After a week away to take care of unexpected life happenings, the memo is back! First up PBS’s announcement of the lineup for the 30th season of POV, featuring the likes of CAMERAPERSON, DO NOT RESIST, Oscar nominated shorts JOE’S VIOLIN and 4.1 MILES and more. The series begins on June 26th with Julia Meltzer’s DALYA’S OTHER COUNTRY. Curators looking to host a screening of any of the films can now book a handful of the films via the POV Lending Library.
The Cannes Film Festival also revealed their 2017 selections last Thursday, with few doc picks as has been traditionally the case. David Hudson dug through the selections for Fandor, noting Claude Lanzmann’s new doc on North Korea titled NAPALM, and Raymond Depardon‘s 12 DAYS, a documentary mysteriously about “where justice and psychiatry meet.”
Tomorrow at the IFC Center, our Spring Season will kick off with Bill Jersey’s 1967 landmark of the cinéma vérité movement, A TIME FOR BURNING. Director Jersey will be on hand for live Q&A. Tickets for the event and spring season passes are still available here.
Looking back to last week, the Full Frame Documentary Film Festival concluded its 20th edition by awarding Jonathan Olshefski’s QUEST with its Grand Jury Prize, David Barba and James Pellerito’s ANATOMY OF A MALE BALLET DANCER with its Audience Award, and Yance Ford’s STRONG ISLAND for both the Emerging Artist Award and Center For Documentary Studies Filmmaker Award. Realscreen also unveiled its shortlist for the 2017 Reascreen Awards, “which recognize the best in unscripted and non-fiction programming from around the world, will be presented during a ceremony held at the Fairmont Miramar in Santa Monica, California, on June 7, in conjunction with the upcoming Realscreen West conference, which takes place June 6-8.” Meanwhile, the San Francisco International Film Festival is in mid-swing, with IndieWire’s Eric Kohn lovingly covering THE CAGE FIGHTER and David Ehrlich warmly reviewing LEANING INTO THE WIND.
New York’s Film Forum is currently in the midst of the first portion of their complete Frederick Wiseman retrospective. Bilge Ebiri, writing for the Village Voice, sums it up the newly Oscar awarded filmmaker solidly: “Wiseman doesn’t set out to judge or prove a point or — as so many documentarians like to do today — scold. He often knows relatively little about his chosen topic before he shows up with his camera and microphone and starts exploring. No matter the subject — be it shocking or frivolous — the films all glow with that sense of discovery.”
Showing exclusively on Investigative Discovery, the premiere episode of the Joe Berlinger directed series KILLING RICHARD GLOSSIP is now live. Berlinger spoke briefly with Selina Chignall of Realscreen about the project, and at length with Joe Berkowitz of Fast Company. While they discussed the importance of documentary activism in the age of alternative facts, The Washington Post’s Shawn Boburg and Robert O’Harrow Jr. critically reported on “How Steve Bannon’s documentary machine made millions and fired Donald Trump to the White House” – a must read.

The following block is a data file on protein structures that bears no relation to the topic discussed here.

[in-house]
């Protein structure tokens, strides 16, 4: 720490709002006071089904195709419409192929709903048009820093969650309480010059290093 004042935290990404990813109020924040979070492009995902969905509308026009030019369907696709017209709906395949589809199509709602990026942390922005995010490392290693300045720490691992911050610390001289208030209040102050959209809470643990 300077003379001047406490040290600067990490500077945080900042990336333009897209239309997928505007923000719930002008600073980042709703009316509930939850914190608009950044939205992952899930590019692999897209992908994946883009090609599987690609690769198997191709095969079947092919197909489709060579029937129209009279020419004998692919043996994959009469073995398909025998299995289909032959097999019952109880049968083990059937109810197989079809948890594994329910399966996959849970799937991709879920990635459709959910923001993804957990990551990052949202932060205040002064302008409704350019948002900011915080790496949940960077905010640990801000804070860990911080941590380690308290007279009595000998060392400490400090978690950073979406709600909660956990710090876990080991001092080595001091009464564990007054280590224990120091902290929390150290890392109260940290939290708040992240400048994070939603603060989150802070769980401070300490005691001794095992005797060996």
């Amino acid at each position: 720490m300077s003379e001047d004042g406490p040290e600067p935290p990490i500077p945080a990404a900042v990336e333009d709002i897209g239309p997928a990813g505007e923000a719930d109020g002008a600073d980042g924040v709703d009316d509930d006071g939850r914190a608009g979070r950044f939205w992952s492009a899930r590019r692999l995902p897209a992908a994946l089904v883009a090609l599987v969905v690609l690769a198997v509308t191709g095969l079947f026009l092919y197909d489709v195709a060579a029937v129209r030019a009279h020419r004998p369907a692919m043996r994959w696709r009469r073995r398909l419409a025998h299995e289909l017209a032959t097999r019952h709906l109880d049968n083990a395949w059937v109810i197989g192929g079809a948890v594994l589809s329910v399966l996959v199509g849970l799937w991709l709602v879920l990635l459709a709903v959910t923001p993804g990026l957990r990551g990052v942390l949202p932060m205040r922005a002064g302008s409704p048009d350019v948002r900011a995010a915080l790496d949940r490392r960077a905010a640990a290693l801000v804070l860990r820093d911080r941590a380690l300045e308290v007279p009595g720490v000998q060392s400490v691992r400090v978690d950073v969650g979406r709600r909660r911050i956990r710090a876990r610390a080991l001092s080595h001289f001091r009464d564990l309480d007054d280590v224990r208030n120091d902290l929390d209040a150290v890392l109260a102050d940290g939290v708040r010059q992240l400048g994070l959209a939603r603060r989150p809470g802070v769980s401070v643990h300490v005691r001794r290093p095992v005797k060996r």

Following its TIFF premiere and a stint over at IDFA, John Scheinfeld’s CHASING TRANE: THE JOHN COLTRANE DOCUMENTARY has finally arrived in US theaters, gleaning positive reviews from Ben Kenigsberg in The New York Times, Variety’s Owen Gleiberman and Glenn Kenny at RogerEbert.com upon its arrival. At Observer, John Kruth wrote an extensive feature on the film, while Shenequa Golding spoke with director John Scheinfeld about the making of the film for Vibe.
The Los Angeles Times published a handful of worthwhile pieces on docs this week, the first of which is from the rag’s architecture critic, Christopher Hawthorne‘s decidedly negative take on Matt Tyrnauer’s CITIZEN JANE: BATTLE FOR THE CITY. Robin Abcarian‘s take on Amir Bar-Lev’s remarkable Grateful Dead doc LONG STRANGE TRIP is worth a read. She’s not off-base when she writes that she “can’t imagine that anyone will walk away from LONG STRANGE TRIP…without a newfound appreciation for the band’s music and its place in American popular culture.” Gary Goldstein also had a brief piece on Jon Nguyen, Rick Barnes and Olivia Neergaard-Holm’s DAVID LYNCH – THE ART LIFE, which compliments Andrew Karpan‘s more extensive take at Nonfics quite nicely.
Other theatrical releases that got some love week included ALL THESE SLEEPLESS NIGHTS, which saw LOST IN LA MANCHA director Louis Pepe composing a defense of the film at The Talkhouse, as well as an interview with director Michal Marczak turning up at Hammer To Nail via Christopher Llewellyn Reed. Tyler Hubby, the filmmaker behind TONY CONRAD: COMPLETELY IN THE PRESENT, turned up in conversation with Yusef Sayed at MUBI’s Notebook following its premiere on the streaming service this past week.
Field of Vision Season 4 has begun its roll out, starting with a pair of new shorts: Alex Kliment, Dana O’Keefe and Mike Tucker’s CLOWNS, and Adrian Chen and Ciaran Cassidy’s THE MODERATORS, which just had its debut at SXSW. And while on the topic of streaming, I should point out Christopher Campbell‘s updated Top 100 docs to catch on Amazon Prime during April at Nonfics and POV‘s list of 8 documentaries that are newly available to stream at their homepage.
Until next week, if you have any tips or recommendations for the Memo, please contact me via email here, or on Twitter, @Rectangular_Eye.